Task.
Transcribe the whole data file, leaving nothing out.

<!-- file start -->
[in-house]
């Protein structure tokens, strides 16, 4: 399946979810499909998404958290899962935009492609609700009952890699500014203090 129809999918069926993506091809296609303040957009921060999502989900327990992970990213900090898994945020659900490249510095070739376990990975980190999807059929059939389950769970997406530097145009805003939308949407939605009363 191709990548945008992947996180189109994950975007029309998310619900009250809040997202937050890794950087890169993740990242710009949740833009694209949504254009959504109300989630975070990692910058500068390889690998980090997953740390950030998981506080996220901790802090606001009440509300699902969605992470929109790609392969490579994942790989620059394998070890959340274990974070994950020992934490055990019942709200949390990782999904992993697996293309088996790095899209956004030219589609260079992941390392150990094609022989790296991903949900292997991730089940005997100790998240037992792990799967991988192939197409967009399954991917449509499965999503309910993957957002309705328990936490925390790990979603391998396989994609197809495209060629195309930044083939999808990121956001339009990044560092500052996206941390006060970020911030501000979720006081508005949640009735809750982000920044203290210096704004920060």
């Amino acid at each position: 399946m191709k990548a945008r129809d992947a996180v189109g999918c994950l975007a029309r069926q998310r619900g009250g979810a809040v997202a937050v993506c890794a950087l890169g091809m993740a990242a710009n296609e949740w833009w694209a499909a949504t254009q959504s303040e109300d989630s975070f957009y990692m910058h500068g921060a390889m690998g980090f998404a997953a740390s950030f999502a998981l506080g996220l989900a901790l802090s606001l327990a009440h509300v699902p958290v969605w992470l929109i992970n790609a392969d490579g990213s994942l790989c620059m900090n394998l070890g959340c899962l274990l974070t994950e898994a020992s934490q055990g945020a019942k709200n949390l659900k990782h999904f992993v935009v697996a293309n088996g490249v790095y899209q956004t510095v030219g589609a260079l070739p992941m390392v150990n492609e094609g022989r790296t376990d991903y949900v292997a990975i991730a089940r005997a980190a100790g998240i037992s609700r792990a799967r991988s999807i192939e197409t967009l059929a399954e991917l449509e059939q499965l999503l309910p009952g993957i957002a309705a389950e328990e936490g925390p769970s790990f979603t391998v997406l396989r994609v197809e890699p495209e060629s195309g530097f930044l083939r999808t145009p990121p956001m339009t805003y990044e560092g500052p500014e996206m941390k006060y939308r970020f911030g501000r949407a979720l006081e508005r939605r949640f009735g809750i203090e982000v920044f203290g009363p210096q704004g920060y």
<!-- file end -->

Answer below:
[in-house]
């Protein structure tokens, strides 16, 4: 399946979810499909998404958290899962935009492609609700009952890699500014203090 129809999918069926993506091809296609303040957009921060999502989900327990992970990213900090898994945020659900490249510095070739376990990975980190999807059929059939389950769970997406530097145009805003939308949407939605009363 191709990548945008992947996180189109994950975007029309998310619900009250809040997202937050890794950087890169993740990242710009949740833009694209949504254009959504109300989630975070990692910058500068390889690998980090997953740390950030998981506080996220901790802090606001009440509300699902969605992470929109790609392969490579994942790989620059394998070890959340274990974070994950020992934490055990019942709200949390990782999904992993697996293309088996790095899209956004030219589609260079992941390392150990094609022989790296991903949900292997991730089940005997100790998240037992792990799967991988192939197409967009399954991917449509499965999503309910993957957002309705328990936490925390790990979603391998396989994609197809495209060629195309930044083939999808990121956001339009990044560092500052996206941390006060970020911030501000979720006081508005949640009735809750982000920044203290210096704004920060």
């Amino acid at each position: 399946m191709k990548a945008r129809d992947a996180v189109g999918c994950l975007a029309r069926q998310r619900g009250g979810a809040v997202a937050v993506c890794a950087l890169g091809m993740a990242a710009n296609e949740w833009w694209a499909a949504t254009q959504s303040e109300d989630s975070f957009y990692m910058h500068g921060a390889m690998g980090f998404a997953a740390s950030f999502a998981l506080g996220l989900a901790l802090s606001l327990a009440h509300v699902p958290v969605w992470l929109i992970n790609a392969d490579g990213s994942l790989c620059m900090n394998l070890g959340c899962l274990l974070t994950e898994a020992s934490q055990g945020a019942k709200n949390l659900k990782h999904f992993v935009v697996a293309n088996g490249v790095y899209q956004t510095v030219g589609a260079l070739p992941m390392v150990n492609e094609g022989r790296t376990d991903y949900v292997a990975i991730a089940r005997a980190a100790g998240i037992s609700r792990a799967r991988s999807i192939e197409t967009l059929a399954e991917l449509e059939q499965l999503l309910p009952g993957i957002a309705a389950e328990e936490g925390p769970s790990f979603t391998v997406l396989r994609v197809e890699p495209e060629s195309g530097f930044l083939r999808t145009p990121p956001m339009t805003y990044e560092g500052p500014e996206m941390k006060y939308r970020f911030g501000r949407a979720l006081e508005r939605r949640f009735g809750i203090e982000v920044f203290g009363p210096q704004g920060y």